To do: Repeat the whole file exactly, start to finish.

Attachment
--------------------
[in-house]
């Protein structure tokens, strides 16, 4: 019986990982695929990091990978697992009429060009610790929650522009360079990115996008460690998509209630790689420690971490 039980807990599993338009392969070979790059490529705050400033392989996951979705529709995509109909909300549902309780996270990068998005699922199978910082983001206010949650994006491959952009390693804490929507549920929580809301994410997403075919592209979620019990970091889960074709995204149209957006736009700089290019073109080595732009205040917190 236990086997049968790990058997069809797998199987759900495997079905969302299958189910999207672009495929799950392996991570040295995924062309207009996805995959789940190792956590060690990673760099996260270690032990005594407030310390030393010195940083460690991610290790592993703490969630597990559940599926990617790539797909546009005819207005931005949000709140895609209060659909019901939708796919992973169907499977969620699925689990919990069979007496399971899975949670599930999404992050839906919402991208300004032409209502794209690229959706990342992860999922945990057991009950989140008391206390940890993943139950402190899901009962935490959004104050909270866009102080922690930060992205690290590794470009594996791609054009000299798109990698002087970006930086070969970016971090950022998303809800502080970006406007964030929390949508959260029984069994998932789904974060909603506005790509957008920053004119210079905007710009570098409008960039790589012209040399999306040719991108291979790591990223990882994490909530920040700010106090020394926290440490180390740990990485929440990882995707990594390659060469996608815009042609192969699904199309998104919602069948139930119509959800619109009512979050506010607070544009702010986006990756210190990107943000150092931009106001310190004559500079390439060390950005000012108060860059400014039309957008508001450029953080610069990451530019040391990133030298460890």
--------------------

[in-house]
């Protein structure tokens, strides 16, 4: 019986990982695929990091990978697992009429060009610790929650522009360079990115996008460690998509209630790689420690971490 039980807990599993338009392969070979790059490529705050400033392989996951979705529709995509109909909300549902309780996270990068998005699922199978910082983001206010949650994006491959952009390693804490929507549920929580809301994410997403075919592209979620019990970091889960074709995204149209957006736009700089290019073109080595732009205040917190 236990086997049968790990058997069809797998199987759900495997079905969302299958189910999207672009495929799950392996991570040295995924062309207009996805995959789940190792956590060690990673760099996260270690032990005594407030310390030393010195940083460690991610290790592993703490969630597990559940599926990617790539797909546009005819207005931005949000709140895609209060659909019901939708796919992973169907499977969620699925689990919990069979007496399971899975949670599930999404992050839906919402991208300004032409209502794209690229959706990342992860999922945990057991009950989140008391206390940890993943139950402190899901009962935490959004104050909270866009102080922690930060992205690290590794470009594996791609054009000299798109990698002087970006930086070969970016971090950022998303809800502080970006406007964030929390949508959260029984069994998932789904974060909603506005790509957008920053004119210079905007710009570098409008960039790589012209040399999306040719991108291979790591990223990882994490909530920040700010106090020394926290440490180390740990990485929440990882995707990594390659060469996608815009042609192969699904199309998104919602069948139930119509959800619109009512979050506010607070544009702010986006990756210190990107943000150092931009106001310190004559500079390439060390950005000012108060860059400014039309957008508001450029953080610069990451530019040391990133030298460890």